Sushi Lamp
Here is a design that happened after a visit to a Japanese restaurant. Sometimes inspiration comes from funny places. Beneath the serving area the restaurant has a small shop, within which it sells various oriental bits and pieces related to serving food. This isn't the first time I've bought something from there with a project in mind but this time I noticed some sushi mats. I'm not entirely sure if these are supposed to be used for the preparation of the food or for the serving but that doesn't really matter, I thought they'd look great wrapped around some frosted perspex diffuser.

The idea behind these lamps was for something decorative and pleasant to look at. LEDs have a tendency to combine tiny size and high light output. While this is good from a general illumination point of view, it isn't so good for creating lights that are gentle on the eyes. While it's true that much the same can be said of traditional light bulbs, complete luminaires do tend to come with a lamp shade. The shade is there to basically shield your eyes from the bulb itself and to provide some control over where the light actually goes. With an LED lamp diffusers are typically used as a way of spreading the more directional light around, to integrate the light from what could possibly be multiple light sources/LEDs and to shield ones eyes from the direct glare of the LEDs themselves.

In this design a cylindrilcal diffuser is used to help accomplish these goals, as well as using multiple LEDs glowing dimly, rather than a couple glowing brightly. Make no mistake, LEDs are still quite expensive, but compared to 10 years ago they are pennies by comparison. Manufacturers like CREE have had a lot of success with their X-Lamp LED line and initially they focused on high power solutions of 3 watts and above. This is great for torches, car head lamps, halogen reflector type replacement bulbs and directional industrial lighting, but less useful for the domestic environment. Here omnidirectional light sources reign supreme with gentle, diffuse, illumination being preferred.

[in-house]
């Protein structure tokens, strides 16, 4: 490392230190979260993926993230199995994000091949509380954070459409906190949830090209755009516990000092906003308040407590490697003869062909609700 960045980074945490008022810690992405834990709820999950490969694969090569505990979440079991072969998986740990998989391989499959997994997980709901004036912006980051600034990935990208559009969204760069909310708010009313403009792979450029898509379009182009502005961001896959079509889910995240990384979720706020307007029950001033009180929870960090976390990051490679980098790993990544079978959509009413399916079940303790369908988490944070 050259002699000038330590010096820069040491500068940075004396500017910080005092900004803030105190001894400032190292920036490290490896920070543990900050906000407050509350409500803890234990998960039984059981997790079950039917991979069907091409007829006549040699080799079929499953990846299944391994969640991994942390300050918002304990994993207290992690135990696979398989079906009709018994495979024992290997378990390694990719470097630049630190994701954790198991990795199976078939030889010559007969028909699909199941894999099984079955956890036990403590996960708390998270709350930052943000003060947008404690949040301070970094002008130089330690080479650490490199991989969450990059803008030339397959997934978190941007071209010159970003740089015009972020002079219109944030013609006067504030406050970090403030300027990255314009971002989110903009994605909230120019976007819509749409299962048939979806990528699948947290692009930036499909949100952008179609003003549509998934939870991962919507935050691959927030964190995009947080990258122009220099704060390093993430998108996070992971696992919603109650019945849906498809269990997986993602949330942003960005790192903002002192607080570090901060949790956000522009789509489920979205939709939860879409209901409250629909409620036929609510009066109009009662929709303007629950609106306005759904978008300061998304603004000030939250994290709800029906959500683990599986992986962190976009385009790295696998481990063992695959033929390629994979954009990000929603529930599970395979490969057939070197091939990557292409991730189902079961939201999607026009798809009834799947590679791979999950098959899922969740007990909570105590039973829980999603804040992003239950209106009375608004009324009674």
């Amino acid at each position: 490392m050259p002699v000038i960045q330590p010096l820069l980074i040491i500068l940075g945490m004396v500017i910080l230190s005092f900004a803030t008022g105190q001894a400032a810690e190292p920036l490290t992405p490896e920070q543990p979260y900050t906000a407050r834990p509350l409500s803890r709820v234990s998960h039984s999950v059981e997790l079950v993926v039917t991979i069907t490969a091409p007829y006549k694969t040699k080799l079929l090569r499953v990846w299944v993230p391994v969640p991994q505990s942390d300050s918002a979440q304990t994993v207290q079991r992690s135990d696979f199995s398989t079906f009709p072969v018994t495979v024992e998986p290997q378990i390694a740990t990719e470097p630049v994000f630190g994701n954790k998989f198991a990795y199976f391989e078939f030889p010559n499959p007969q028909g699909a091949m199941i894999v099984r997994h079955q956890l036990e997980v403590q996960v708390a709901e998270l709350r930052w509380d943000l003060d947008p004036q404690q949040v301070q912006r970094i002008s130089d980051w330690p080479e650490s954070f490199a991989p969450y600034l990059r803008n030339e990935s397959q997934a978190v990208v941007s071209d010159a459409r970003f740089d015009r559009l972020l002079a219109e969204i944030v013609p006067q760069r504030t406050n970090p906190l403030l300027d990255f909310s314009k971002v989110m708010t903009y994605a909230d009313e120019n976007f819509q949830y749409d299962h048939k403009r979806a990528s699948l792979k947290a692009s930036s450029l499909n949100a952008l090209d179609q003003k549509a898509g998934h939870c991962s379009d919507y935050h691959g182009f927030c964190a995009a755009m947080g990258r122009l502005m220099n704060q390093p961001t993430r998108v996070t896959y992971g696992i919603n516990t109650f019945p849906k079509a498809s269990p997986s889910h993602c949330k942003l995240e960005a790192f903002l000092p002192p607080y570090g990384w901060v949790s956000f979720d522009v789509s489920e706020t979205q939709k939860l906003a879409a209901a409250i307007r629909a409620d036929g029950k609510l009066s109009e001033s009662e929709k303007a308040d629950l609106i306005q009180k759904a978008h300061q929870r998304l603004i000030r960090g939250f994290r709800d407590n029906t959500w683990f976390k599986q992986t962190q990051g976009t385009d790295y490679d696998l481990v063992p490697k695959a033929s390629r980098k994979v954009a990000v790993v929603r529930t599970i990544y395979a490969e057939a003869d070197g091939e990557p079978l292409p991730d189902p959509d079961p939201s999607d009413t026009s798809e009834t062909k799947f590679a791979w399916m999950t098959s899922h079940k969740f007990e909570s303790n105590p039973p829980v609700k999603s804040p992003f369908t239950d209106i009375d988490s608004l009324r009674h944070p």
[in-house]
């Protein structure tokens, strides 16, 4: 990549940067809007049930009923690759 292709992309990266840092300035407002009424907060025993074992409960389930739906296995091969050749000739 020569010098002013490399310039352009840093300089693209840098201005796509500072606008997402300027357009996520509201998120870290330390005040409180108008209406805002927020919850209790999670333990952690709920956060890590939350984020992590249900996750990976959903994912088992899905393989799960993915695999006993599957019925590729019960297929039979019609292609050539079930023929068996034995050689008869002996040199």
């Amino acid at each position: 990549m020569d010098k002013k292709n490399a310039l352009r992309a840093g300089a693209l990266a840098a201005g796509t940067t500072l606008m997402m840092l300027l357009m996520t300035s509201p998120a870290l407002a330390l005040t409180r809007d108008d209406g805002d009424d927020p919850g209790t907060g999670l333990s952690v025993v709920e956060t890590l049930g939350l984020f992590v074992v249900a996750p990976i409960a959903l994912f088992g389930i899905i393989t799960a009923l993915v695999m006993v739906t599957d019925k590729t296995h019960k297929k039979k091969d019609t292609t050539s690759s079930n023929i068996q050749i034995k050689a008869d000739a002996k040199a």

To this end there has been a more recent surge in LED manufacturers producing highly efficacious, lighting class LEDs in the 1/2 and 1 watt form factor. While LEDs of this power level have always been available what they've lacked is the tight quality control for colour temperature and CRI that the higher power variants have boasted, as well as their impressive efficacies.

This lamp has been designed around an operating point of around 2.5 watts, and while many of the single-die 3 watt LEDs would have sufficed, none of these would have given quite the same visual effect.
Above can be seen the internal construction of the lamp. Ever present is the flexible and cost effective ZXLD1371 LED driver from Diodes Inc. along with 8 LEDs. These are 1 watt parts and I could have quite easily used fewer but they are inexpensive. More LEDs means that each individual LED can operate at a lower drive current for a given light output. As an LEDs efficacy increases with decreasing current this also reduces the total system power. A lower overall system power means less heat needs to be dissipated, due to the systems ineffeciencies, and as LEDs get brighter with reducing temperature...You can see where this is going. There are many reasons for using more LEDs in a final design, but for this one it definitely helps with reducing glare.

Glare isn't the only thing that's improved as it also helps when it comes to perfecting the colour temperature of the light produced. These are LEDs from Lumileds 3535L HE line and these happen to come in a wide variety of colour temepratures and CRIs. A higher CRI results in better colour rendition in the objects that the light illuminates and the colour temperature defines how warm, or cool, the light is perceived to be. For most domestic illumination we want warm light, with the warm white standard usually being 2700K. I have always found 2700K to be a little on the 'cool' side for my tastes so it pleased me no end when I saw that the 3535L HE line also came in a 2200K binned part. As one would expect these are even warmer, a little too warm in fact, but when used in combination with some 2700K LEDs a perfect balance is acheived. 

For this lamp I used four 2200K LEDs, with a CRI of 80, in combination with four 2700K LEDs with a CRI of 90. Whatever the end mixed result of this happens to be I do not know, but it certainly is very pleasing on the eye. Lumileds do posses a tool for calculating such things but I was unfortunately denied access...

Another thing worth mentioning is the copper area surrounding the LEDs. As you can see one of the pads that the LEDs are soldered too is quite enlarged and this is all to do with heat dissipation. Pretty much all high power LEDs have a separate pad included, usually on the underside of the package and it is used for getting rid of heat.